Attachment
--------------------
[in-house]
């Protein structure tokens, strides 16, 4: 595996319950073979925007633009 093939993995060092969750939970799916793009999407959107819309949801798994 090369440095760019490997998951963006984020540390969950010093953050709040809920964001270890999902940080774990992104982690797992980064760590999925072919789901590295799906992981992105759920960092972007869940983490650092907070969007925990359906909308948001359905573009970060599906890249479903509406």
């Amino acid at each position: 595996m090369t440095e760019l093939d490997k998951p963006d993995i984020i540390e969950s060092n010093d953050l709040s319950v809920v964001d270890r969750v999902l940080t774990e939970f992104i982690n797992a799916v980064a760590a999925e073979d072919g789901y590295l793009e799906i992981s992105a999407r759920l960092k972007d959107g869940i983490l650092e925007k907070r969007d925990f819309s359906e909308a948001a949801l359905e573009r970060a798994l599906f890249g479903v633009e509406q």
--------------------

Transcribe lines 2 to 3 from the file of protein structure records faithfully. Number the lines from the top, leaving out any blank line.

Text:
């Protein structure tokens, strides 16, 4: 595996319950073979925007633009 093939993995060092969750939970799916793009999407959107819309949801798994 090369440095760019490997998951963006984020540390969950010093953050709040809920964001270890999902940080774990992104982690797992980064760590999925072919789901590295799906992981992105759920960092972007869940983490650092907070969007925990359906909308948001359905573009970060599906890249479903509406």
């Amino acid at each position: 595996m090369t440095e760019l093939d490997k998951p963006d993995i984020i540390e969950s060092n010093d953050l709040s319950v809920v964001d270890r969750v999902l940080t774990e939970f992104i982690n797992a799916v980064a760590a999925e073979d072919g789901y590295l793009e799906i992981s992105a999407r759920l960092k972007d959107g869940i983490l650092e925007k907070r969007d925990f819309s359906e909308a948001a949801l359905e573009r970060a798994l599906f890249g479903v633009e509406q």